Australian Army plans to expel 13 soldiers for violence in Afghanistan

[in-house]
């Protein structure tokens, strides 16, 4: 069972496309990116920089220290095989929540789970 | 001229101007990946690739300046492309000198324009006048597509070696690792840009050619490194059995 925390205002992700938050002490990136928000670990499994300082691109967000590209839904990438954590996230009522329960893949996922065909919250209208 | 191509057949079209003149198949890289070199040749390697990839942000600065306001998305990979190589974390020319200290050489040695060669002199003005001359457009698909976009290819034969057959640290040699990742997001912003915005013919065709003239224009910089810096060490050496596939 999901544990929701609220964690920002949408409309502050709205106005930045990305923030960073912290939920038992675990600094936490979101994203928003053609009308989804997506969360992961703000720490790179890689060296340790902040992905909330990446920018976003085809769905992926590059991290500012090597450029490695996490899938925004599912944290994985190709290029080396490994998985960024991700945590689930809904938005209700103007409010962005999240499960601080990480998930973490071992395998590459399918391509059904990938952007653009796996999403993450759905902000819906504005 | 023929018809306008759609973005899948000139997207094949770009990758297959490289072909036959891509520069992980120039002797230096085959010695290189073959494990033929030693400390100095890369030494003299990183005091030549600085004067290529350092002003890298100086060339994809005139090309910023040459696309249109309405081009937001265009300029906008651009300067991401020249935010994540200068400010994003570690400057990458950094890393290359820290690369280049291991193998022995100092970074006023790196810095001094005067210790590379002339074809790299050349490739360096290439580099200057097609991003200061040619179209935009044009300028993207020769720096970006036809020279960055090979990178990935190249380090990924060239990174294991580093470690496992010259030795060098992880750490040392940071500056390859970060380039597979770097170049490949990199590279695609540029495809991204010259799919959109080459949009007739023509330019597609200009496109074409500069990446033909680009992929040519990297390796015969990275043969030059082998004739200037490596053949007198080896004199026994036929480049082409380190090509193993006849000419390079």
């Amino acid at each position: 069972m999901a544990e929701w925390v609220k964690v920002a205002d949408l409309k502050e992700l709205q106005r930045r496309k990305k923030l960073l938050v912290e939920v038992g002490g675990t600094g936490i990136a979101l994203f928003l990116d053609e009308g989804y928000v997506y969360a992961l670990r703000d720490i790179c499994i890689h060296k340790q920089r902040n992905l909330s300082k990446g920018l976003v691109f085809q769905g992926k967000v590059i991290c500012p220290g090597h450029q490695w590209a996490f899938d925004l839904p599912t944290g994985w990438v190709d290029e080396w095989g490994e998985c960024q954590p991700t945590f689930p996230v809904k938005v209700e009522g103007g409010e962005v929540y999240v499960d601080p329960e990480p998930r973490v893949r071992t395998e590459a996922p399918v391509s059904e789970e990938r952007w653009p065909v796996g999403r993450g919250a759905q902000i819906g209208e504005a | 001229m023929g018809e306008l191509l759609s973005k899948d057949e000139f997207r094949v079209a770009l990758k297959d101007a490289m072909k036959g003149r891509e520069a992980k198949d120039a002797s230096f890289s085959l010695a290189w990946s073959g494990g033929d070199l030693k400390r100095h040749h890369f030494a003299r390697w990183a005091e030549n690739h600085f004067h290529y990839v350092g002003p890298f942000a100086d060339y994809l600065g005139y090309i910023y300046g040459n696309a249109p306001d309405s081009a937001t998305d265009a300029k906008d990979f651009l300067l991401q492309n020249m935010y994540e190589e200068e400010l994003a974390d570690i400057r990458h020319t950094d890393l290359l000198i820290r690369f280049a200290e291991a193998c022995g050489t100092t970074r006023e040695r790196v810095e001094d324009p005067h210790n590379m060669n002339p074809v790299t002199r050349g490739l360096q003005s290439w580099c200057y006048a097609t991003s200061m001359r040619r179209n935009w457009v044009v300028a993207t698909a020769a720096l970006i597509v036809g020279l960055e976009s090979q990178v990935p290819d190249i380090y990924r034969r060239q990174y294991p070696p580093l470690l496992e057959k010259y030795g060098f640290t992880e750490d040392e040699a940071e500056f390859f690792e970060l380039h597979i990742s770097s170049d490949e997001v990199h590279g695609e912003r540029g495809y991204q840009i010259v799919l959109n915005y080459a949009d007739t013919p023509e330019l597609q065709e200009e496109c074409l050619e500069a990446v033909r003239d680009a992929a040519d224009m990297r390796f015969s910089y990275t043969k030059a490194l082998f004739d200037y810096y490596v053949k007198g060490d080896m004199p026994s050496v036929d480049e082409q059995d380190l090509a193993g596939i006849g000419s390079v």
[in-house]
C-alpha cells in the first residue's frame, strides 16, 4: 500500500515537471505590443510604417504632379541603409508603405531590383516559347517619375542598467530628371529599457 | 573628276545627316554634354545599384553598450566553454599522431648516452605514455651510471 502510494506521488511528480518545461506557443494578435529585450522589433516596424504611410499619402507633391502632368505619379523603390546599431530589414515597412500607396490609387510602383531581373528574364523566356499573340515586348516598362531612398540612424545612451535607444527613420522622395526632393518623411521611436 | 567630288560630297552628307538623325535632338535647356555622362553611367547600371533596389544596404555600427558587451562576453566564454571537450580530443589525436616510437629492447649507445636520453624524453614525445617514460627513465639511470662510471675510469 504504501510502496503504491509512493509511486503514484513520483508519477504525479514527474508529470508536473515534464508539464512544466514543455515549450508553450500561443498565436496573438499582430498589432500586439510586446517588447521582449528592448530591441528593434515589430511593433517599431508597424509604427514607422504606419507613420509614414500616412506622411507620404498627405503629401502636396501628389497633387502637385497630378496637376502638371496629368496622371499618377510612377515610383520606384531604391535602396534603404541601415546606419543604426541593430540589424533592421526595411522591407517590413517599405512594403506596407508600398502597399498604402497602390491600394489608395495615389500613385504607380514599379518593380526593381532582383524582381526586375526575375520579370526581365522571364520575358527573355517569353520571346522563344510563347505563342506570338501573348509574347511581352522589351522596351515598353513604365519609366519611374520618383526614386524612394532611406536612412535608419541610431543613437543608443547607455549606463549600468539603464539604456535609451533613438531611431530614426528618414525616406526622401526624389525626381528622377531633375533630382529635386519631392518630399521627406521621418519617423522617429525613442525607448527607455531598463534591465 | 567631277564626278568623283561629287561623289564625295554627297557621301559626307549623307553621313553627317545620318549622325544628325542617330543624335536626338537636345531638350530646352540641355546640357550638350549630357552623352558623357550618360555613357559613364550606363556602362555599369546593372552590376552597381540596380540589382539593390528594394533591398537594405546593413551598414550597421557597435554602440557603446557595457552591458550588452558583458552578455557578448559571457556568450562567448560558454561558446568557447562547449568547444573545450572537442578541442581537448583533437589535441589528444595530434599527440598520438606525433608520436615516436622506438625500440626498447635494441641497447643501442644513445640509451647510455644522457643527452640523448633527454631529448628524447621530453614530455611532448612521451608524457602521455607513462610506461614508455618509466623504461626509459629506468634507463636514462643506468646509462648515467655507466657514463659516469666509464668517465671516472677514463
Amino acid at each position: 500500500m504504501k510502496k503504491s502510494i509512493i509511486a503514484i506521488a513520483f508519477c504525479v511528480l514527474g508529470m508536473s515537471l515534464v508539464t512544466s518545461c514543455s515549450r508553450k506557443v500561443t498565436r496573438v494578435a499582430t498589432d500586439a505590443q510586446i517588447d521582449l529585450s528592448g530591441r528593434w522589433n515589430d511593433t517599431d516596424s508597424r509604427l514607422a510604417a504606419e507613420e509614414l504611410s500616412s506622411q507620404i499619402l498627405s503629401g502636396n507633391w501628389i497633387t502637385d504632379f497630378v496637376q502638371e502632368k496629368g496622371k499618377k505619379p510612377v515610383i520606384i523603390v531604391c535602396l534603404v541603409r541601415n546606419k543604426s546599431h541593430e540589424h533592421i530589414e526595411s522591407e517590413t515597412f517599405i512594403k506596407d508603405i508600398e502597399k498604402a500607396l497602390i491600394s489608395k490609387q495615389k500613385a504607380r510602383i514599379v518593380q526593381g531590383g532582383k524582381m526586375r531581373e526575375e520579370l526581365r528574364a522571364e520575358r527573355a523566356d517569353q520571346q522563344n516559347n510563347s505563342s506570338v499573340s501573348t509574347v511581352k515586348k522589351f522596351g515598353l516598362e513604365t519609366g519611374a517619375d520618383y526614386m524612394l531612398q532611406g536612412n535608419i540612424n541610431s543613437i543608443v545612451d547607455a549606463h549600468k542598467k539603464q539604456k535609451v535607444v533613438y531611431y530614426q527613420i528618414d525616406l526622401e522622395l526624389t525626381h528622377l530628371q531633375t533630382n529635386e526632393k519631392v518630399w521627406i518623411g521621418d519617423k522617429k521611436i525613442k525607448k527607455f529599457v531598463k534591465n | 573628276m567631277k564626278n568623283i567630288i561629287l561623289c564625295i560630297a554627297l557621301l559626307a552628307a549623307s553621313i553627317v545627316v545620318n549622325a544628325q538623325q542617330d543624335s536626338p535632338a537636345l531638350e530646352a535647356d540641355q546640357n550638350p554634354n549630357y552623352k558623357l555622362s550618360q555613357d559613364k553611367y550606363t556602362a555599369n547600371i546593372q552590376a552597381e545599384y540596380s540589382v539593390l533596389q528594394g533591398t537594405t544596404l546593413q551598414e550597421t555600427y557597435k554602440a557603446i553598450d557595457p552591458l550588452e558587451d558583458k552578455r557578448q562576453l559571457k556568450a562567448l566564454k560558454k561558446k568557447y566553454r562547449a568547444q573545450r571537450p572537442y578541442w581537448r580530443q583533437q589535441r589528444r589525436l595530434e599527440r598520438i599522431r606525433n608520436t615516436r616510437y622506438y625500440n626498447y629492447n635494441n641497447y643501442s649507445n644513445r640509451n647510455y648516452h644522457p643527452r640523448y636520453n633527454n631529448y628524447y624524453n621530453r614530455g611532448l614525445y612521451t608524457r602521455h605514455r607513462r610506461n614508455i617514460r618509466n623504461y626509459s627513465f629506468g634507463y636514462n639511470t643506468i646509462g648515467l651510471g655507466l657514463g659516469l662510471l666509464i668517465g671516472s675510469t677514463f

Afghanistan said such a murder is unforgivable. But he welcomed the report released by the Australian defense forces last week as a step towards justice. < / P > < p > the Australian Defense Forces report attributed the killing of “prisoners of war, farmers or civilians” between 2009 and 2013 to the unconstrained “samurai culture” among soldiers. < / P > < p > it is reported that in 23 cases of illegal killing, 25 special forces soldiers carried out the killing directly or participated in the killing as “accomplices”. The report recommends that federal police investigate a total of 36 incidents. < / P > < p > the commander of the Australian Defense Forces, general Angus Campbell, said none of these incidents could be “described as taking place in a fierce battle.”. < / P > < p > the report also found the following evidence: Junior soldiers were told to shoot prisoners to complete their first killing, which is known as “bloodletting”; weapons and other items were placed near the bodies of Afghans to cover up the crime; and two other incidents may constitute the charge of “cruel treatment” in war crimes. < / P > < p > Australian Prime Minister Scott Morrison has said he will appoint a special investigator to consider bringing a lawsuit based on the information contained in the report. However, the police investigation may take several years before possible criminal proceedings. < / P > < p > the Australian government said it would also set up an independent oversight team to “provide accountability and transparency outside the Australian Defense Forces Command System.”. According to the report, Australia still has about 400 soldiers in Afghanistan as part of its ongoing peacekeeping operations with the United States and other allies. Earlier this year, the International Criminal Court began investigating suspected war crimes committed by the United States and other parties in the conflict in Afghanistan, according to the report. It is expected to review what the Afghan government and the US military have done since May 2003. < / P > < p > according to a 2016 report of the International Criminal Court, there are reasonable grounds to believe that the US military has committed torture in secret places of detention operated by the CIA. < / P > < p > the British high court is considering the necessary action on whether Britain has failed to properly investigate the allegations of illegal killing by its special forces. On Thursday, the Afghan Independent Human Rights Commission also called on Britain to “conduct an independent public investigation to examine and investigate the allegations of illegal killing by British special forces”. Last year, the BBC’s panorama program disclosed the issue. “The United States, the United Kingdom and other countries with troops in Afghanistan should respond to these media reports and investigate whether their forces have participated in and led the violence against non combatants in Afghanistan,” the Commission said in a statement